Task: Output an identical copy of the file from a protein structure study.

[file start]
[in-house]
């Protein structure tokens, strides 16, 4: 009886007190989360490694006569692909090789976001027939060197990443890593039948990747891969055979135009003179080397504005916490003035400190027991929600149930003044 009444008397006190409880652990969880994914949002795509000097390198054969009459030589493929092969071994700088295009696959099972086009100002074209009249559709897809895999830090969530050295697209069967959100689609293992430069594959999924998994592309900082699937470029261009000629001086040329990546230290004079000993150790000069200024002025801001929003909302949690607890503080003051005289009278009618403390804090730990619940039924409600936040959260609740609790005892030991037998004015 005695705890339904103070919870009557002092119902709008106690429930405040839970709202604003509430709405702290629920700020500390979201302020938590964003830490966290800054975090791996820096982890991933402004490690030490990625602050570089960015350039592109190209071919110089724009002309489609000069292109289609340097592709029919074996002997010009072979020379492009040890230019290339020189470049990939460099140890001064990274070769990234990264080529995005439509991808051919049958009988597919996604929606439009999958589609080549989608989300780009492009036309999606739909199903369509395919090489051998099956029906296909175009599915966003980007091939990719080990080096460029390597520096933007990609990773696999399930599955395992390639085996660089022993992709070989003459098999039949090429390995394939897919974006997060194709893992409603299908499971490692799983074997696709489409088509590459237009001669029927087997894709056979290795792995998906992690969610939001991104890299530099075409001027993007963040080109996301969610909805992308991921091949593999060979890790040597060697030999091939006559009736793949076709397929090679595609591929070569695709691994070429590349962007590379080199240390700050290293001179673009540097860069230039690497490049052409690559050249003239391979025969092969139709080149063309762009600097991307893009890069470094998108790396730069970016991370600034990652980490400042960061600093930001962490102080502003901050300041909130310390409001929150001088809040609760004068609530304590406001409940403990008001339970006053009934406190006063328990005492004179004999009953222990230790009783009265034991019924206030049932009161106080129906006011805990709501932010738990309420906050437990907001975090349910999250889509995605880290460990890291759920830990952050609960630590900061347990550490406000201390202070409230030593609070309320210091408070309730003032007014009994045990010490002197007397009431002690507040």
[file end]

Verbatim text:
[in-house]
């Protein structure tokens, strides 16, 4: 009886007190989360490694006569692909090789976001027939060197990443890593039948990747891969055979135009003179080397504005916490003035400190027991929600149930003044 009444008397006190409880652990969880994914949002795509000097390198054969009459030589493929092969071994700088295009696959099972086009100002074209009249559709897809895999830090969530050295697209069967959100689609293992430069594959999924998994592309900082699937470029261009000629001086040329990546230290004079000993150790000069200024002025801001929003909302949690607890503080003051005289009278009618403390804090730990619940039924409600936040959260609740609790005892030991037998004015 005695705890339904103070919870009557002092119902709008106690429930405040839970709202604003509430709405702290629920700020500390979201302020938590964003830490966290800054975090791996820096982890991933402004490690030490990625602050570089960015350039592109190209071919110089724009002309489609000069292109289609340097592709029919074996002997010009072979020379492009040890230019290339020189470049990939460099140890001064990274070769990234990264080529995005439509991808051919049958009988597919996604929606439009999958589609080549989608989300780009492009036309999606739909199903369509395919090489051998099956029906296909175009599915966003980007091939990719080990080096460029390597520096933007990609990773696999399930599955395992390639085996660089022993992709070989003459098999039949090429390995394939897919974006997060194709893992409603299908499971490692799983074997696709489409088509590459237009001669029927087997894709056979290795792995998906992690969610939001991104890299530099075409001027993007963040080109996301969610909805992308991921091949593999060979890790040597060697030999091939006559009736793949076709397929090679595609591929070569695709691994070429590349962007590379080199240390700050290293001179673009540097860069230039690497490049052409690559050249003239391979025969092969139709080149063309762009600097991307893009890069470094998108790396730069970016991370600034990652980490400042960061600093930001962490102080502003901050300041909130310390409001929150001088809040609760004068609530304590406001409940403990008001339970006053009934406190006063328990005492004179004999009953222990230790009783009265034991019924206030049932009161106080129906006011805990709501932010738990309420906050437990907001975090349910999250889509995605880290460990890291759920830990952050609960630590900061347990550490406000201390202070409230030593609070309320210091408070309730003032007014009994045990010490002197007397009431002690507040």